It is important that we all realize that the problem is not with the faith but with a small group of the faithful – the extremists who tend to abuse and misinterpret the faith to support their cause, whether they derive it from the Koran, the Torah or the Gospel. We must not allow these extreme views to overshadow those of the majority and the mainstream. We must appeal to the majority to speak up and denounce those who disrespect values and principles of solidarity that are present in all great religions.

If they fail to do so, the essential dialogue between cultures and societies will be reduced to an angry exchange between the fringes, with each side assuming that extremists speak for the other side as a whole and – in turn – allowing its own extremists to frame its response.

Yesterday we had a meeting of leaders from concerned international organizations – the Organization of the Islamic Conference, the League of Arab States, as well as the United Nations – and the foreign ministers of some concerned countries – Spain, Turkey, and our hosts here in Qatar.

We all agreed that everyone is entitled to freedom of worship and freedom of opinion and expression, as defined in the Universal Declaration of Human Rights.

But we also agreed that these rights carry with them an inherent responsibility, and should not be used to degrade, humiliate or insult any group or individual. On the contrary, we should all exercise great sensitivity when dealing with symbols and traditions that are sacred to other people.

We also agreed on the need for dialogue on these issues between people of different beliefs or traditions, and on the need to work together to overcome intolerance and exclusivism.

But we also realised that that is much easier said than done. We had to ask ourselves an uncomfortable question: how effective are our voices of moderation and reconciliation, when it comes to countering the narratives of hatred and mistrust?

The sad truth is that these narratives, however deceptive, can be very compelling. Incidents like a caricature of the Prophet, or a death threat to the artist who drew it, make far more impact on the popular imagination than pious statements issued by foreign ministers and secretaries-general.

And this is where we look to you, the High-Level Group, for help. Lofty ideas alone are not enough. We need to develop a language that will carry them. We need to develop sobering, but equally compelling counter-narratives of our own. We need to engage in dialogue not only scholars, or diplomats or politicians, but also artists, entertainers, sports champions – people who command respect and attention right across society, and especially among young people, because it is very important to reach young people before their ideas and attitudes have fully crystallised.

I very much hope that you can come up with specific, concrete suggestions for ways of carrying this dialogue forward so that it can really catch the popular imagination; so that we are not just a nice group of people agreeing with each other, but people with a message that can echo round the world.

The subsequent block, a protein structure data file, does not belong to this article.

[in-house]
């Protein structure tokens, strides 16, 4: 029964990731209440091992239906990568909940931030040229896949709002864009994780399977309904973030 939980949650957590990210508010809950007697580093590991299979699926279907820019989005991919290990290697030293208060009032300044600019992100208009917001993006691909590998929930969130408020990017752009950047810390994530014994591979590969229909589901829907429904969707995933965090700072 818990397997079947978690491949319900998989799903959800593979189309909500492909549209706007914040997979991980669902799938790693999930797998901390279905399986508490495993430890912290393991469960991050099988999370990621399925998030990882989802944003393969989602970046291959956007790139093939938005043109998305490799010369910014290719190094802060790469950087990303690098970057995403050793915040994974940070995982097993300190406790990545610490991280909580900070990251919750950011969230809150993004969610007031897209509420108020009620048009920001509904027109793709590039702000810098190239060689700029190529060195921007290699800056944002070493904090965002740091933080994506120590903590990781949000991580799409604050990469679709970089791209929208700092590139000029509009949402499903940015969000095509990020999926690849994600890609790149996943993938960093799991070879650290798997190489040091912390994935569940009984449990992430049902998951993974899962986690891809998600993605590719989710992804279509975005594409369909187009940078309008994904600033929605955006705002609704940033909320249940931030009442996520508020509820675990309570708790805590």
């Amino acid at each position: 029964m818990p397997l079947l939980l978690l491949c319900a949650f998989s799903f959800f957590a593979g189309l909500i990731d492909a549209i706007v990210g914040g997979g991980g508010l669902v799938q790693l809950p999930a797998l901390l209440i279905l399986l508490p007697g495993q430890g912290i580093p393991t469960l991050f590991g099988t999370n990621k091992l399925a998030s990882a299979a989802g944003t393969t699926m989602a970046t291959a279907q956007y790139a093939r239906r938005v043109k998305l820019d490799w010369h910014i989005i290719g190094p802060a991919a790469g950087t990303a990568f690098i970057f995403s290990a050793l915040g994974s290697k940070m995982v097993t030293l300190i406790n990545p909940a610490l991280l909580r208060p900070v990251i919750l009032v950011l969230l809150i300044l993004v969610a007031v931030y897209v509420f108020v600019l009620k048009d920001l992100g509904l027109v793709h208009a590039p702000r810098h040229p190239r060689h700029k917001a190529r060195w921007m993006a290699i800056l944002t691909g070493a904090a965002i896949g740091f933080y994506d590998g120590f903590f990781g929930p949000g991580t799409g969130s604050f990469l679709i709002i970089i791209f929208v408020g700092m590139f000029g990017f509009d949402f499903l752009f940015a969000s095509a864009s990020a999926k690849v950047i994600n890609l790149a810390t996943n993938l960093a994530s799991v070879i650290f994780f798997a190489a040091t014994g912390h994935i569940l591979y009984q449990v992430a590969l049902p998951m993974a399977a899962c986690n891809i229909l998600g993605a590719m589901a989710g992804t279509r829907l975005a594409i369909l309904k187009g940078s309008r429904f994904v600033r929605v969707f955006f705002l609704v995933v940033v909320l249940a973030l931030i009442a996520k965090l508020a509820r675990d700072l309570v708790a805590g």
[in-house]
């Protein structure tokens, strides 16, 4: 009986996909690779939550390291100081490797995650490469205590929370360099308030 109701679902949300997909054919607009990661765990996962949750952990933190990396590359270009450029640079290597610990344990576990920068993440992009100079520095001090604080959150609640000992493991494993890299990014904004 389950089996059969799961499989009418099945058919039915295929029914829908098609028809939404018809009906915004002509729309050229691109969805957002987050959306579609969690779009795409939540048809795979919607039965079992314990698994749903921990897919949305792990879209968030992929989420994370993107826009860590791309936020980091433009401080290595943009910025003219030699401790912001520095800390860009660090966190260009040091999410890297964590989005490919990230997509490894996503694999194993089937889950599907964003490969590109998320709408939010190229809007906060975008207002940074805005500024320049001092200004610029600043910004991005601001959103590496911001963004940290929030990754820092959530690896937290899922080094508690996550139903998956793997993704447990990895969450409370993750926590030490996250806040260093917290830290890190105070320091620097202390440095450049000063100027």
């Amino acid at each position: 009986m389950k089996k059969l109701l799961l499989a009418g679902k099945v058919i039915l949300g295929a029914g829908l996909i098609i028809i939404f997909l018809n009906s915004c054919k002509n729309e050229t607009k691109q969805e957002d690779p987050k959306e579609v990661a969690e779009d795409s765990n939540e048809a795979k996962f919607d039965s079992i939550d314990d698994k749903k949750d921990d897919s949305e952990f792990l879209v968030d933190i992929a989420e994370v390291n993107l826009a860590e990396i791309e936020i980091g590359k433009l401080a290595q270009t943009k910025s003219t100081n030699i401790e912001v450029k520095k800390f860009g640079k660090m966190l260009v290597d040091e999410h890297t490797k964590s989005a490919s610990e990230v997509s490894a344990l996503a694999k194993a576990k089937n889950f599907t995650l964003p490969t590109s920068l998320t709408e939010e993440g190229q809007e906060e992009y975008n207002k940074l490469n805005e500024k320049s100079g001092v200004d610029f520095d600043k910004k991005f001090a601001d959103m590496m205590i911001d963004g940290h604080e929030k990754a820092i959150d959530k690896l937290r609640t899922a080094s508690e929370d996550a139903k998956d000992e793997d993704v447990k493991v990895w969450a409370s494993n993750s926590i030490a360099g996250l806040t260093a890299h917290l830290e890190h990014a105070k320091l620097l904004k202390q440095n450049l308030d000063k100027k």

That message must say that free speech involves listening as well as talking. It must tell people of all faiths that it is too late in our common history to go back to wars of religion, and urge them to ask themselves whether they want their children to grow up in a world of hate. It must say – but in better, more compelling language than I can find – that diversity is a precious asset, not a threat. It must be a divine message – heard not in the earthquake, nor in the fire, nor yet in the rushing mighty wind, but in the still, small voice of calm. Thank you very much.


The High Level Group Report Alliance of Civilizations (November 13, 2006)

To advance the Alliance of Civilizations, the UN Secretary-General established a High-level Group of eminent personalities and tasked this Group with generating a report containing an analysis of the rise in cross-cultural polarization and extremism and a set of practical recommendations to counter this phenomenon. 

The High-level Group met five times from November 2005 to November 2006, at the conclusion of which it produced a report which takes a multi-polar approach within which it prioritizes relations between Muslim and Western societies. The report is structured in two parts:

Part I presents an analysis of the global context and of the state of relations between Muslim and Western societies.  It concludes with a set of policy recommendations, indicating the High-level Group’s belief that certain political steps are pre-requisites to any substantial and lasting improvement in relations between Muslim and Western societies. 

Part II of the report reflects the High-level Group’s view that tensions across cultures have spread beyond the political level into the hearts and minds of populations.  To counter this trend, the Group analyzes and presents recommendations in each of four thematic areas: Education, Youth, Migration, and Media. 

The Report concludes with the High-level Group’s suggestions for the implementation of its recommendations. The Report of the High-level Group was presented to UN Secretary-General Kofi Annan and to Prime Ministers José Luis Rodríguez Zapatero and Recep Tayyip Erdoğan on 13 November 2006 at the final meeting of the High-level Group in Istanbul, Turkey. Download the full Report (pdf)


This cooperation extends through the UN to many nations from all around the world and I expect that no nation would reject the ideas behind the AoC, Europe taking the lead in acceptance of it.


Council of Europe and Alliance of Civilizations agree on future co-operation - Draft MOU egovmonitor.com (October 1, 2008)